By Holly Pembridge, Head of Diversity and Inclusion, National Assembly for Wales
This week, we are celebrating Diversity and Inclusion Week in the Assembly, which is a series of events and other awareness-raising activities to promote and celebrate us being a diverse and inclusive organisation. We will post a new blog article each day this week. As part of this week, it therefore seems an apt time to reflect on the work that has gone into nurturing an inclusive organisational culture since the Assembly was established. As we begin to develop a new Diversity and Inclusion Strategy and Plan for the Fifth Assembly, we look at how we can continue to build equality, diversity and inclusion considerations into our role as an employer and as an organisation that interacts with the people of Wales.
Our Equality, Diversity and Inclusion Vision and Values
Our vision is to be an exemplar organisation in our commitment to promoting equality, valuing diversity and respecting human rights. Our values include the notion that equality of opportunity for all is a basic human right and actively oppose all forms of discrimination. We strive to create an accessible parliamentary body, which engages with and respects all of the people of Wales.
“I believe it is important that the Assembly leads the way in promoting an inclusive organisational culture and that it is a modern, accessible parliamentary body with which people from a diverse range of backgrounds can easily and meaningfully interact. It is incumbent on us as the National Assembly for Wales to lead on this and share our experiences, ensuring that the values of equality, diversity and inclusion are respected and practiced by all, ” said Elin Jones AM, LLywydd, National Assembly for Wales.
Fostering an inclusive, collaborative organisational culture
Here, we are keen to ensure that people can realise their full potential and make contributions when they can be themselves in their working environment. To this end, we organise awareness-raising information and events regularly in order to generate discussion and promote an inclusive culture where difference is celebrated and valued. One way in which the Assembly has signalled to its workforce that it is committed to doing this is by encouraging the establishment of self-managed workplace equality networks. We have networks for LGBT people and their allies; disabled people and their allies, people who identify as Black Minority Ethnic (BME) and their allies; people who identify as working parents and carers; and women and men. People who contribute to the networks do so in addition to their day jobs. It is safe to say that the existence of networks helps to promote inter-cultural insight, foster good relations and offer solutions when barriers to inclusion might arise or have the potential to arise. The concepts of peer support and providing a ‘safe space’ where people can raise issues or offer suggestions for improvement are invaluable and we have examples of where workplace policies and practices have been enhanced. For more information about the Assembly’s workplace equality networks, contact email@example.com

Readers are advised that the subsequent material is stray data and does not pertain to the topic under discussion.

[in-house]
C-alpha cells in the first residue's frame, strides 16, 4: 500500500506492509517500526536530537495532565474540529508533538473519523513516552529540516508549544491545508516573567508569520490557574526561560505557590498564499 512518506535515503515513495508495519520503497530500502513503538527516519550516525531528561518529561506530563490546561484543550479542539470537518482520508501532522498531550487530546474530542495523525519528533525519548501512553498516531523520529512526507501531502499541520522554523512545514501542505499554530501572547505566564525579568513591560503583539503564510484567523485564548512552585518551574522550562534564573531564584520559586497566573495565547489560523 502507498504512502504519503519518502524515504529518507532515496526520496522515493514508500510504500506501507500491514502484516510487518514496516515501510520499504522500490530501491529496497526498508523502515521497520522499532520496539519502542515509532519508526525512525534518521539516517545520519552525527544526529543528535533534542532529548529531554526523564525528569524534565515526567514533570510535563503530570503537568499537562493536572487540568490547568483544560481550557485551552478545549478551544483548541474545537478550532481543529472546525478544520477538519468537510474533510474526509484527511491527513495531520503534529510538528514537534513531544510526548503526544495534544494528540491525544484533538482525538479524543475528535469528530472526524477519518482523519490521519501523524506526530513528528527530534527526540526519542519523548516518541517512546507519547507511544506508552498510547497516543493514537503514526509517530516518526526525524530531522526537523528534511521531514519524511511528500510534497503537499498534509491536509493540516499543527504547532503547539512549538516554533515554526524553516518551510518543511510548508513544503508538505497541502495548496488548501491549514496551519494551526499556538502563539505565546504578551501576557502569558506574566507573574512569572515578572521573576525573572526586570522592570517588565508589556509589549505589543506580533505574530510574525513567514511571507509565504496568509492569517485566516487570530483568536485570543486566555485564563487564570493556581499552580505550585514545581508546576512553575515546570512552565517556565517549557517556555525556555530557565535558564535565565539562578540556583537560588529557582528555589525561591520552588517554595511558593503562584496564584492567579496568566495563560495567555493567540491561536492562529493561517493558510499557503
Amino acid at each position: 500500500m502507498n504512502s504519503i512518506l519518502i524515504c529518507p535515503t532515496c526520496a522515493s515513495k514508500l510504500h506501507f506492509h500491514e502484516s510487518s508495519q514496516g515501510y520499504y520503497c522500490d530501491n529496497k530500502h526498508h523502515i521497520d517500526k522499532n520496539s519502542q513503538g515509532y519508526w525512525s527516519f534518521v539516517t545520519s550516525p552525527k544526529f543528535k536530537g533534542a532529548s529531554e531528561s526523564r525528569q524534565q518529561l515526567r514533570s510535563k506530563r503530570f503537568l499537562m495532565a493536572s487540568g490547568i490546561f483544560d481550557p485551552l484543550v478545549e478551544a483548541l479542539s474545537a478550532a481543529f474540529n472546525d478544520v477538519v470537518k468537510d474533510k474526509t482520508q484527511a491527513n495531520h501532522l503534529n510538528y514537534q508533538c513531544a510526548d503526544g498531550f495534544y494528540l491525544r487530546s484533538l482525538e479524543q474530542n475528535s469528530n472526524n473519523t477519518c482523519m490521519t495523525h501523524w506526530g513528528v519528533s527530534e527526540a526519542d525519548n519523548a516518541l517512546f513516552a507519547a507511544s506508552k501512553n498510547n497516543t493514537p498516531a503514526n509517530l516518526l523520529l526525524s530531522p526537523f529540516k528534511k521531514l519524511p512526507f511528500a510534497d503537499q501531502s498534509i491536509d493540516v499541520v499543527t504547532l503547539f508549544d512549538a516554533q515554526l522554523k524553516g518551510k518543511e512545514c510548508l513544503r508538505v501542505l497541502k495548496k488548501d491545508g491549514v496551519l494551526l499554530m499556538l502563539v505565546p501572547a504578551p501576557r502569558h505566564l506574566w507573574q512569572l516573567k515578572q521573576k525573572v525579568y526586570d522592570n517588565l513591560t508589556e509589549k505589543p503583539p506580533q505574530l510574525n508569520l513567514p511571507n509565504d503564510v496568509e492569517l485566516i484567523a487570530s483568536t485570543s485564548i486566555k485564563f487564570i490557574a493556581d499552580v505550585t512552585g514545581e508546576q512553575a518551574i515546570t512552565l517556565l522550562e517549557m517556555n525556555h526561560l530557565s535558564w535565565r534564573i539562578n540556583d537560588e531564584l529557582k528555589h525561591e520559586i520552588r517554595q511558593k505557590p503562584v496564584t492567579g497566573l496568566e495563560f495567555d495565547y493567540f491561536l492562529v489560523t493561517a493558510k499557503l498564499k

Engaging with a diverse range of people inside and outside the Assembly
Having a highly visible Diversity and Inclusion team dedicated to the co-ordination of this work across the Assembly has been beneficial for two reasons in particular. Firstly, good practice and collaborative working with colleagues across the different teams can ensure that we are constantly striving as an organisation to maintain and enhance an inclusive organisational culture. Secondly, we have been able to work with teams across the Assembly and involve people from both in and outside the Assembly to optimise our accessibility to the people of Wales. Our Outreach Team works with individuals and organisations from communities across Wales, raising awareness of the work of the Assembly and encouraging people to become involved in its work.
As a Diversity and Inclusion Team, we value the opportunities we have had to share best practice and learn from others both inside and outside of the Assembly. It is crucial that organisations share where things have worked well and not so well; it saves time and energy and can help to re-focus priorities.